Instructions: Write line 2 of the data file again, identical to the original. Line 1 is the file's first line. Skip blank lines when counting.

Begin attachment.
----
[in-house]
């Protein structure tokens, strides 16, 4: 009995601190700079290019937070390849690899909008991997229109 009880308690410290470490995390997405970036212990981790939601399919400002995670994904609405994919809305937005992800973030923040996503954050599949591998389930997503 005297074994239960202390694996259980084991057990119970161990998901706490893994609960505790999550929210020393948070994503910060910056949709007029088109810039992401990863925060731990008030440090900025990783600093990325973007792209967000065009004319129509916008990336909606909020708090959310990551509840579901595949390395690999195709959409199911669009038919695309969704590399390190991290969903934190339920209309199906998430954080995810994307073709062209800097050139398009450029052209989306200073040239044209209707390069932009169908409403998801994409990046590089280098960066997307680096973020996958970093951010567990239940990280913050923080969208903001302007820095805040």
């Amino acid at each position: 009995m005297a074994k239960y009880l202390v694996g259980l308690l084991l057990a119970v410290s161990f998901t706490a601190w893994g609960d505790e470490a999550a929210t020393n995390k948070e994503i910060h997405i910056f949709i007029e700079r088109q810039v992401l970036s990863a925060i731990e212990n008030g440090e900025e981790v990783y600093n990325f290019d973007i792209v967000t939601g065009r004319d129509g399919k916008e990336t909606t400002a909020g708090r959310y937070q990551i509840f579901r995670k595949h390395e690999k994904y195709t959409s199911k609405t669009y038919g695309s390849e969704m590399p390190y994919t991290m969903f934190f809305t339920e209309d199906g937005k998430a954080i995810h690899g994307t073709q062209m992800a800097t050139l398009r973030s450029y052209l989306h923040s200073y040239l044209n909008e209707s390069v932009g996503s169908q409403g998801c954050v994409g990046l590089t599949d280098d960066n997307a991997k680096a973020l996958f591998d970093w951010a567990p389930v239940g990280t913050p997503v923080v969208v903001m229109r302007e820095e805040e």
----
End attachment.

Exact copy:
């Protein structure tokens, strides 16, 4: 009995601190700079290019937070390849690899909008991997229109 009880308690410290470490995390997405970036212990981790939601399919400002995670994904609405994919809305937005992800973030923040996503954050599949591998389930997503 005297074994239960202390694996259980084991057990119970161990998901706490893994609960505790999550929210020393948070994503910060910056949709007029088109810039992401990863925060731990008030440090900025990783600093990325973007792209967000065009004319129509916008990336909606909020708090959310990551509840579901595949390395690999195709959409199911669009038919695309969704590399390190991290969903934190339920209309199906998430954080995810994307073709062209800097050139398009450029052209989306200073040239044209209707390069932009169908409403998801994409990046590089280098960066997307680096973020996958970093951010567990239940990280913050923080969208903001302007820095805040």